SOURCE: WildEarth Guardians
DATE: October 7, 2020
SNIP: The U.S. Department of Agriculture’s wildlife killing program has just announced its shocking death toll of wildlife killed last year. In 2019, USDA’s Wildlife Services program spent millions of taxpayer dollars to kill 1,258,738 native species.

“This mass slaughter is carried out in our backyards, on public lands, and in beloved parks; there is no limit to the program’s reach,” stated Samantha Bruegger, Wildlife Coexistence Campaigner for WildEarth Guardians. “Year, after year, Wildlife Services ignores the public’s desire for coexistence with wildlife, opting instead to kill bears for scratching trees in the woods, coyotes for making dens on public land, and wolves for preying on unattended cattle in the wilderness.”

In 2019, Wildlife Services killed: 62,002 coyotes, 24,543 beavers, 800 bobcats, 1,362 gray foxes, 1,280 red foxes, 400 black bears, 302 gray wolves, and 308 cougars. Wildlife Services targets the most vulnerable and defenseless animals by destroying dens with countless young animals inside: 35,226 prairie dog burrows, 251 coyote dens, and 96 fox dens obliterated in 2019.

Primarily at the behest of agribusiness and using taxpayer dollars, USDA’s Wildlife Services uses traps, snares, poisons, and aerial gunning to inhumanely slaughter wildlife, while simultaneously threatening public safety. Due to the indiscriminate nature of most of Wildlife Services’ lethal tools, the program almost accidentally killed a teenage boy in 2017 with a M-44 sodium cyanide bomb left baited on Idaho public lands. The boy is fortunate to be alive, but sadly had to witness his dog die from the poison to which they were both exposed. In total, 146 dogs died at the hands of Wildlife Services last year alone. The program brazenly admitted to “unintentionally” taking 16 dogs’ lives in 2019. Past public testimony indicates that the program routinely lies to underestimate their body count.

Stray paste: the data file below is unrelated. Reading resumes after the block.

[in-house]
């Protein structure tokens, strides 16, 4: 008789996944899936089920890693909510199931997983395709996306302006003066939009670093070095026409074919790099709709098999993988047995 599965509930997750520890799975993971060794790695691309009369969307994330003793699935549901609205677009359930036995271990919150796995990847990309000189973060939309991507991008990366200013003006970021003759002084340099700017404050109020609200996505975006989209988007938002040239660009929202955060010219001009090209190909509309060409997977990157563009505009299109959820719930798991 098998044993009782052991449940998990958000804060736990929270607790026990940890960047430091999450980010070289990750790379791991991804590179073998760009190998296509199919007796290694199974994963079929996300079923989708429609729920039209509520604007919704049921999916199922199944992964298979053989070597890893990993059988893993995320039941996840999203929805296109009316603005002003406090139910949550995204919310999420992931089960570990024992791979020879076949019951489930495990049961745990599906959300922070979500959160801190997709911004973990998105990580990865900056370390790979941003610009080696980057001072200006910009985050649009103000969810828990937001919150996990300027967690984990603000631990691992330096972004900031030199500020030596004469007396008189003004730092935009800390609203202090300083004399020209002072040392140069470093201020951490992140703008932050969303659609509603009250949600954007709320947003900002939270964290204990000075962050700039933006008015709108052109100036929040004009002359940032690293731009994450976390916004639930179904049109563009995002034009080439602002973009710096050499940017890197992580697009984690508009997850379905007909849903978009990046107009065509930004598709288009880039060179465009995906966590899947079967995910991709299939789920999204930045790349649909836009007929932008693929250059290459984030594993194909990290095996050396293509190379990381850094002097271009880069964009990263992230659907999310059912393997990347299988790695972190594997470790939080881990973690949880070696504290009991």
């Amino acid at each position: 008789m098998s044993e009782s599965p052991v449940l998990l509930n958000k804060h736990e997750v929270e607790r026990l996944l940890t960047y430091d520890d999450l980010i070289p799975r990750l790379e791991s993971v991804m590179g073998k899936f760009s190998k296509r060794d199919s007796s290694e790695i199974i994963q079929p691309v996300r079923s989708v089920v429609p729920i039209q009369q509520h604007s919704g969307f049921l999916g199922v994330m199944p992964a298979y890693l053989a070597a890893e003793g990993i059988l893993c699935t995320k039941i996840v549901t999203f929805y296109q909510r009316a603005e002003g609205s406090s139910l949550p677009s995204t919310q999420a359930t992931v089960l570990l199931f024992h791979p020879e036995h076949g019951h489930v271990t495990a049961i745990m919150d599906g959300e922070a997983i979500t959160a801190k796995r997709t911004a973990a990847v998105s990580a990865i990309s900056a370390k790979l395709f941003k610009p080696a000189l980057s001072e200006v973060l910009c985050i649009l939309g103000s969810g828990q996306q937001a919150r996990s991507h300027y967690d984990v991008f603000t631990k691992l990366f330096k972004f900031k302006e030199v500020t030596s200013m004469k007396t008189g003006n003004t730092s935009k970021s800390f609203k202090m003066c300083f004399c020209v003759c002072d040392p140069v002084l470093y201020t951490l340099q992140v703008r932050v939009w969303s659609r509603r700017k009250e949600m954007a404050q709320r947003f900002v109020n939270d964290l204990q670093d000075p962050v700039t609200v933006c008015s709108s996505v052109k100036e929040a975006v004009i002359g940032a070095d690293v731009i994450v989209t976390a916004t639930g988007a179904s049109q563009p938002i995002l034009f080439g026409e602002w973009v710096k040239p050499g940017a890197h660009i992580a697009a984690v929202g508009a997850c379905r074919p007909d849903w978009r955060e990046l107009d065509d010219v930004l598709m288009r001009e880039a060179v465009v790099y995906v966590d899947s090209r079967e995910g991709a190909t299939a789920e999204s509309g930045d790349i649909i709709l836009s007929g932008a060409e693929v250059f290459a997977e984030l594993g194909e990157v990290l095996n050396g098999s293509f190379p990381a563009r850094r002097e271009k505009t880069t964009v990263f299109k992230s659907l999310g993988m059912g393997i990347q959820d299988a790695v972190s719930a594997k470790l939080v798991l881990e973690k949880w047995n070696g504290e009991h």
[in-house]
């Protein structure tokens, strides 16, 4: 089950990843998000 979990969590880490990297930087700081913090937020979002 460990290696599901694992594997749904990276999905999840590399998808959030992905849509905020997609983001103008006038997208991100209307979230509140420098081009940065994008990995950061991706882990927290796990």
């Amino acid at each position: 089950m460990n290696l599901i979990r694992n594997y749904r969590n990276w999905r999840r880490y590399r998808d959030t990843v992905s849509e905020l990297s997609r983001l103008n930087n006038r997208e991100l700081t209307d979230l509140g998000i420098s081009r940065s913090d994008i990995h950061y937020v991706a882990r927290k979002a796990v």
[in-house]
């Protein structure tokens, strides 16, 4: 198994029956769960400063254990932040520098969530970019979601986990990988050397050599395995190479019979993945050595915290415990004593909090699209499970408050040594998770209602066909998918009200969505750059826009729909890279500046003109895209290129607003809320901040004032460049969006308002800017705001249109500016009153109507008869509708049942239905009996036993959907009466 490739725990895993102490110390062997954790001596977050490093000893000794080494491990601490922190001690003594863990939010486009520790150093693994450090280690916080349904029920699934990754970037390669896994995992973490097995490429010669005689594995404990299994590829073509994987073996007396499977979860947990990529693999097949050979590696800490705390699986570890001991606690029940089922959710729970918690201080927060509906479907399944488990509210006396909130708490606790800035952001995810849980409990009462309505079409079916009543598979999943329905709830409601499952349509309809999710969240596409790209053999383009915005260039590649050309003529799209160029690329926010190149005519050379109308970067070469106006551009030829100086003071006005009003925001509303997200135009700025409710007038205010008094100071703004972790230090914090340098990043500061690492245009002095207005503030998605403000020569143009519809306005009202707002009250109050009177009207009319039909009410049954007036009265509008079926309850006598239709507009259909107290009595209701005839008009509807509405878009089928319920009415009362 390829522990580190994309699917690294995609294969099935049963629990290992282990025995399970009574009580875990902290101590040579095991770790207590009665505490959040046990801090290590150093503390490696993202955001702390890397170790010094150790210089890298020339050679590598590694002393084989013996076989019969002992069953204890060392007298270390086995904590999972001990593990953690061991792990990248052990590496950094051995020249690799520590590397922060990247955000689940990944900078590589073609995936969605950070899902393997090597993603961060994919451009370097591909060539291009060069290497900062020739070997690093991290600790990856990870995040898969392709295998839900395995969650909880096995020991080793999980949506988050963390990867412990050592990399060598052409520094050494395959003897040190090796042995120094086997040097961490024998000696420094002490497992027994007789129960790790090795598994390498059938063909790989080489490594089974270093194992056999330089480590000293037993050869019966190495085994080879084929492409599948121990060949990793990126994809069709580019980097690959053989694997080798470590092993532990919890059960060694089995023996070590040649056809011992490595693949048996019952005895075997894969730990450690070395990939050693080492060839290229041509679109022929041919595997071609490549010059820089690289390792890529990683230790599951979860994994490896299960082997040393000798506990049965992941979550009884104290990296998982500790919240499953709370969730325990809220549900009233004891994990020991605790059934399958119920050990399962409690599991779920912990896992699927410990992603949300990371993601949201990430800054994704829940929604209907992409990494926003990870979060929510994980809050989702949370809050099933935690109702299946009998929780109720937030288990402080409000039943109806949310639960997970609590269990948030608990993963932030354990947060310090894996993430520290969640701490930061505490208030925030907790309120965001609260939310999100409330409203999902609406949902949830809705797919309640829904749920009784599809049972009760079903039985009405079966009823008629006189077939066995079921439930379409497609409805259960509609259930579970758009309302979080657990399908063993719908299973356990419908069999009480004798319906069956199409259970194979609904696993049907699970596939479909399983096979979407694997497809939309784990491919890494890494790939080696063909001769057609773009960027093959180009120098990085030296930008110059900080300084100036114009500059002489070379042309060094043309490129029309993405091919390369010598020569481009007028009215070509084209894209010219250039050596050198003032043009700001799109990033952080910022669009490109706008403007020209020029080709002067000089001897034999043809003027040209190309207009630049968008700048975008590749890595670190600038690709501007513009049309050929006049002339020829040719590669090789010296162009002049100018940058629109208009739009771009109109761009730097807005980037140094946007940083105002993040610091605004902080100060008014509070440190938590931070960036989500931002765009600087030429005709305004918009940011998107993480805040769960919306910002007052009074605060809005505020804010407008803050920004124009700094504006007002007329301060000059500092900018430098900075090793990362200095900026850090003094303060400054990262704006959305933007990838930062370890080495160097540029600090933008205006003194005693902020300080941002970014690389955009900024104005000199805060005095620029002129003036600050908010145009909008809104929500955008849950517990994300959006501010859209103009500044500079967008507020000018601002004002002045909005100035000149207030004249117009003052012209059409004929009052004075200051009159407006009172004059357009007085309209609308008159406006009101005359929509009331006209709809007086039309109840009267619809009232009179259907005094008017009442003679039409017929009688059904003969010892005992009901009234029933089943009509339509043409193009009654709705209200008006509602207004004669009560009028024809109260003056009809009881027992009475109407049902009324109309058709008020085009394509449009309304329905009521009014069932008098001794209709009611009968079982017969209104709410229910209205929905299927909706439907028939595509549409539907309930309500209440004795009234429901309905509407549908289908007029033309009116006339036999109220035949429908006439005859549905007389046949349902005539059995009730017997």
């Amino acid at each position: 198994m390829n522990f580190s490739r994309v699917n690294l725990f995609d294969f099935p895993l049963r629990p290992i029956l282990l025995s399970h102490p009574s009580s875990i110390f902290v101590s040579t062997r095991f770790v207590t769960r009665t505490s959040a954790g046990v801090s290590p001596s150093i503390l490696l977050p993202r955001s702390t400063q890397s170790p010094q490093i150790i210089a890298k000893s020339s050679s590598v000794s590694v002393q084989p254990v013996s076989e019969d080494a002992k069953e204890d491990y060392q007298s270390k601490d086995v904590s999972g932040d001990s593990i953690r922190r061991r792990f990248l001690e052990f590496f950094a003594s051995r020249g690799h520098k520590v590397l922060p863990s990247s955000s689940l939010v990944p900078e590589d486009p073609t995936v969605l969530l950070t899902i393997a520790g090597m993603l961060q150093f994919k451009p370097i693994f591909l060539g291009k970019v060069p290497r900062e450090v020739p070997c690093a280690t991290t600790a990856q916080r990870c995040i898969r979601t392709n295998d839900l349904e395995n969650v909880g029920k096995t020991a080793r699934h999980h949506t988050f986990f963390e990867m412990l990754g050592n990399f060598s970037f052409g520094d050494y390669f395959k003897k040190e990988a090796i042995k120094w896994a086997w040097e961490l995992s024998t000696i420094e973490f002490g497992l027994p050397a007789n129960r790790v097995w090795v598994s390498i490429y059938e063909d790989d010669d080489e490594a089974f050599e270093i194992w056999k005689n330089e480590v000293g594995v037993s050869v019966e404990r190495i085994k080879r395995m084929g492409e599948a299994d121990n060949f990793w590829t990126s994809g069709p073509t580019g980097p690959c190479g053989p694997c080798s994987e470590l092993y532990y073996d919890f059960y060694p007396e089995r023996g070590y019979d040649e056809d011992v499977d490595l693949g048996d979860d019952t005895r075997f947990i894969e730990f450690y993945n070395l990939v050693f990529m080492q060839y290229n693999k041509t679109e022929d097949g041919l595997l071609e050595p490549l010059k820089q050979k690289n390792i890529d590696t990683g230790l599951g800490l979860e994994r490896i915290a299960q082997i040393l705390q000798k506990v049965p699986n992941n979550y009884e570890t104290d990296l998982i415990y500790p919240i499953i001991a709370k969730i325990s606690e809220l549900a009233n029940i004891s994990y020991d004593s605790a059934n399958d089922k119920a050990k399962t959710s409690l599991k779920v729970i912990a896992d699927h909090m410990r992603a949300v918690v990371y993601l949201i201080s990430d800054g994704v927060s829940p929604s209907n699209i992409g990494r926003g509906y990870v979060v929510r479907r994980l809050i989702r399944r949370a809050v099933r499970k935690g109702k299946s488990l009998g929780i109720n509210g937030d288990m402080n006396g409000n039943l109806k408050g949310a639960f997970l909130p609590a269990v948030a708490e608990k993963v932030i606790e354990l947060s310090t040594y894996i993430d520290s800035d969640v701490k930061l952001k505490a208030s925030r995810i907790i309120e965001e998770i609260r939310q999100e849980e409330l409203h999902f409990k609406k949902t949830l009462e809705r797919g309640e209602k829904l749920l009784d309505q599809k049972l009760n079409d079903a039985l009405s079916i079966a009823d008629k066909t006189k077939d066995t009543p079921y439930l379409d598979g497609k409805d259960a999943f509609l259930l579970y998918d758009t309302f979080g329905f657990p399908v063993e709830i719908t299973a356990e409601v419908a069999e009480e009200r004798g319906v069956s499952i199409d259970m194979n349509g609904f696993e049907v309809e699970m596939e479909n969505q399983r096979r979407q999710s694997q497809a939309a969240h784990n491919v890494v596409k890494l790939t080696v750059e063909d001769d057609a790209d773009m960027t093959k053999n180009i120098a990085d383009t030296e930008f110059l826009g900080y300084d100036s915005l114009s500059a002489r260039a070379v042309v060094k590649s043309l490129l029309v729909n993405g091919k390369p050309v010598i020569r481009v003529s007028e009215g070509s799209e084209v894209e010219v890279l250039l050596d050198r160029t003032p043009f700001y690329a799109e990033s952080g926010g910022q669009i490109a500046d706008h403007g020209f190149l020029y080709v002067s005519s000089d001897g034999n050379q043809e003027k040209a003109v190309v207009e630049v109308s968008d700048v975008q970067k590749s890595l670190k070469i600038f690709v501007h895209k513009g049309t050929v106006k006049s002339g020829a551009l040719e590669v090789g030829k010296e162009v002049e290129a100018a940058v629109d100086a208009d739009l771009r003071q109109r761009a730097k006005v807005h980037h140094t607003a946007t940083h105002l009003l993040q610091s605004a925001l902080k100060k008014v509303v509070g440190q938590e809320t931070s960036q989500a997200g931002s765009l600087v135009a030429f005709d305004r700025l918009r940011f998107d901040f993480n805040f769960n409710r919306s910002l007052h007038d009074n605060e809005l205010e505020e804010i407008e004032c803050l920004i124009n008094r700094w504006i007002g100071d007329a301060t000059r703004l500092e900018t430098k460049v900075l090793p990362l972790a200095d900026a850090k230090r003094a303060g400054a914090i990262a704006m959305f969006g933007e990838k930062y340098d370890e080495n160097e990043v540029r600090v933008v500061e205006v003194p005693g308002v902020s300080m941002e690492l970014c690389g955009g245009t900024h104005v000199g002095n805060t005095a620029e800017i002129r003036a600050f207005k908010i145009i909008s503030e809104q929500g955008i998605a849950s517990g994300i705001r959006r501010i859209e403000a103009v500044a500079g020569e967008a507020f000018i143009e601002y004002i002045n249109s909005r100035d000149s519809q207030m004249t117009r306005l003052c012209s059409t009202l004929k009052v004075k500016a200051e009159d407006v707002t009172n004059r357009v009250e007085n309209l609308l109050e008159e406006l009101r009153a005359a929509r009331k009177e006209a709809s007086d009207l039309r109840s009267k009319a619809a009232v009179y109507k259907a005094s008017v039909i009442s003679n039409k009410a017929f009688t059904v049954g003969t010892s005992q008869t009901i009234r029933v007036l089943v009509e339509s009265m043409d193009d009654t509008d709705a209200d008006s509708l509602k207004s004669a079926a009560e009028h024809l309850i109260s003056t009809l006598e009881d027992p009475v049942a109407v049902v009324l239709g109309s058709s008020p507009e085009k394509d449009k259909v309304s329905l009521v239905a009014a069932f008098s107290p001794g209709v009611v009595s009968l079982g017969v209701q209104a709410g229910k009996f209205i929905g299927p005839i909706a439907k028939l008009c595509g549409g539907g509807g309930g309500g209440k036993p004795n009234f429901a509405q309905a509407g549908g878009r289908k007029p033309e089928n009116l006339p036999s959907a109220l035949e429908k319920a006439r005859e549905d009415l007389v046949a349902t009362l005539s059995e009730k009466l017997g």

Wildlife Services blatantly disregards the best available science, which shows that the indiscriminate killing of wildlife only increases carnivore conflicts with livestock. In many states, the program cites decades old research and woefully outdated studies as a reason for continuing to kill native wildlife so recklessly.

“These antiquated methods, wielded recklessly, fail to meaningfully decrease conflict between native carnivores and livestock over time. Yet, despite the clear shortcomings of the ‘shoot, shovel and shut up’ philosophy, Wildlife Services’ budget was actually increased in 2019. To continue engaging in the same methods over and over again, but expect different results is the definition of insanity,” explained Bruegger.